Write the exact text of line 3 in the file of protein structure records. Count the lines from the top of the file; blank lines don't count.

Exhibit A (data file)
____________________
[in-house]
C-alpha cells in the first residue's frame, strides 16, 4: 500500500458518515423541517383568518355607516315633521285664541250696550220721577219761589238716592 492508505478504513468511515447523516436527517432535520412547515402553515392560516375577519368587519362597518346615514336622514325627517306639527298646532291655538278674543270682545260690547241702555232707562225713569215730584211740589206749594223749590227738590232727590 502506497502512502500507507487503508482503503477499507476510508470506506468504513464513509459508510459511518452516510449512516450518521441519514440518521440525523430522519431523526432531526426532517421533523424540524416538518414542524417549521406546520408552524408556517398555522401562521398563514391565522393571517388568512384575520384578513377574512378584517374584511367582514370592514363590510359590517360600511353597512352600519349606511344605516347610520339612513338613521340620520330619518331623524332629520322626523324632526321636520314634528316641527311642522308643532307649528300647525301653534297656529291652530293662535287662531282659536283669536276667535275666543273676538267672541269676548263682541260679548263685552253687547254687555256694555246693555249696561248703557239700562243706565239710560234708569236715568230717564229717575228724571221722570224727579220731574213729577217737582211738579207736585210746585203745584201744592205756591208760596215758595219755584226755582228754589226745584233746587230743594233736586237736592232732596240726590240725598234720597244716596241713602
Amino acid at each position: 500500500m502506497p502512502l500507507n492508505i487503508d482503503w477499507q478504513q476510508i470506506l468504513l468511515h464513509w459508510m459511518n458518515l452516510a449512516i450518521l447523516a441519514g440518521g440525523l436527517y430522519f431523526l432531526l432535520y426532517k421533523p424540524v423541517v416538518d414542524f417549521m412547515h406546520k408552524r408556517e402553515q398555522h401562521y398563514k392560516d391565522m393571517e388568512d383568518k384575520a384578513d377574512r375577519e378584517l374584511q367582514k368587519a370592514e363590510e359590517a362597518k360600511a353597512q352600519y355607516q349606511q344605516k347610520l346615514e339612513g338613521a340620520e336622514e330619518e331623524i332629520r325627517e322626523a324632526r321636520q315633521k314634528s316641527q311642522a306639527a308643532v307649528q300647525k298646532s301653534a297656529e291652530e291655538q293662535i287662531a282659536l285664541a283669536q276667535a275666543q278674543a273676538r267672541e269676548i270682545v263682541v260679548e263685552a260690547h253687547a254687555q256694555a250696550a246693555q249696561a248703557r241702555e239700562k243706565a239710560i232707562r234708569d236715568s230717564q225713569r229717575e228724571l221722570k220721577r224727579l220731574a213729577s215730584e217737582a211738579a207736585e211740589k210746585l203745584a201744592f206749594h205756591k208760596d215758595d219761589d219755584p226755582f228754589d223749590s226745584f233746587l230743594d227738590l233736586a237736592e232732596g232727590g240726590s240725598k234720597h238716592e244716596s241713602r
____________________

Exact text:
Amino acid at each position: 500500500m502506497p502512502l500507507n492508505i487503508d482503503w477499507q478504513q476510508i470506506l468504513l468511515h464513509w459508510m459511518n458518515l452516510a449512516i450518521l447523516a441519514g440518521g440525523l436527517y430522519f431523526l432531526l432535520y426532517k421533523p424540524v423541517v416538518d414542524f417549521m412547515h406546520k408552524r408556517e402553515q398555522h401562521y398563514k392560516d391565522m393571517e388568512d383568518k384575520a384578513d377574512r375577519e378584517l374584511q367582514k368587519a370592514e363590510e359590517a362597518k360600511a353597512q352600519y355607516q349606511q344605516k347610520l346615514e339612513g338613521a340620520e336622514e330619518e331623524i332629520r325627517e322626523a324632526r321636520q315633521k314634528s316641527q311642522a306639527a308643532v307649528q300647525k298646532s301653534a297656529e291652530e291655538q293662535i287662531a282659536l285664541a283669536q276667535a275666543q278674543a273676538r267672541e269676548i270682545v263682541v260679548e263685552a260690547h253687547a254687555q256694555a250696550a246693555q249696561a248703557r241702555e239700562k243706565a239710560i232707562r234708569d236715568s230717564q225713569r229717575e228724571l221722570k220721577r224727579l220731574a213729577s215730584e217737582a211738579a207736585e211740589k210746585l203745584a201744592f206749594h205756591k208760596d215758595d219761589d219755584p226755582f228754589d223749590s226745584f233746587l230743594d227738590l233736586a237736592e232732596g232727590g240726590s240725598k234720597h238716592e244716596s241713602r